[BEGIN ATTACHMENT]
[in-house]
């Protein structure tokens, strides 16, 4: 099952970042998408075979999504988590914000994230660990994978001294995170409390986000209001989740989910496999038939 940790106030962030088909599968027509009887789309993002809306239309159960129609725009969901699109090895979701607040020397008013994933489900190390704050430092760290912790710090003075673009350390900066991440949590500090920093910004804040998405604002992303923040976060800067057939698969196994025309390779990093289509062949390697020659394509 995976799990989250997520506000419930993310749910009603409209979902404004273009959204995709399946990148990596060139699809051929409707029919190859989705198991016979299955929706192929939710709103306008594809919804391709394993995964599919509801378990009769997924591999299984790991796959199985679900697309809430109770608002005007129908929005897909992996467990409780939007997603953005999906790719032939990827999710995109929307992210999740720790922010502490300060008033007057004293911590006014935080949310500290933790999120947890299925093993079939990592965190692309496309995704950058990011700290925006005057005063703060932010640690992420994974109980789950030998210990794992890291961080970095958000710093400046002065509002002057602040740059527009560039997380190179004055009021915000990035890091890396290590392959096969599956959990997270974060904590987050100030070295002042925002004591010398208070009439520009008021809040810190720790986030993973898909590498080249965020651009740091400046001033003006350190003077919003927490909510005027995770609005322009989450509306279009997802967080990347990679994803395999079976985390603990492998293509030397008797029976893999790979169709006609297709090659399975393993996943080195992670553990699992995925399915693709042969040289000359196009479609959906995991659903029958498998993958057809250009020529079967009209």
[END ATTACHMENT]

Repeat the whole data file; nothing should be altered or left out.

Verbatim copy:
[in-house]
């Protein structure tokens, strides 16, 4: 099952970042998408075979999504988590914000994230660990994978001294995170409390986000209001989740989910496999038939 940790106030962030088909599968027509009887789309993002809306239309159960129609725009969901699109090895979701607040020397008013994933489900190390704050430092760290912790710090003075673009350390900066991440949590500090920093910004804040998405604002992303923040976060800067057939698969196994025309390779990093289509062949390697020659394509 995976799990989250997520506000419930993310749910009603409209979902404004273009959204995709399946990148990596060139699809051929409707029919190859989705198991016979299955929706192929939710709103306008594809919804391709394993995964599919509801378990009769997924591999299984790991796959199985679900697309809430109770608002005007129908929005897909992996467990409780939007997603953005999906790719032939990827999710995109929307992210999740720790922010502490300060008033007057004293911590006014935080949310500290933790999120947890299925093993079939990592965190692309496309995704950058990011700290925006005057005063703060932010640690992420994974109980789950030998210990794992890291961080970095958000710093400046002065509002002057602040740059527009560039997380190179004055009021915000990035890091890396290590392959096969599956959990997270974060904590987050100030070295002042925002004591010398208070009439520009008021809040810190720790986030993973898909590498080249965020651009740091400046001033003006350190003077919003927490909510005027995770609005322009989450509306279009997802967080990347990679994803395999079976985390603990492998293509030397008797029976893999790979169709006609297709090659399975393993996943080195992670553990699992995925399915693709042969040289000359196009479609959906995991659903029958498998993958057809250009020529079967009209």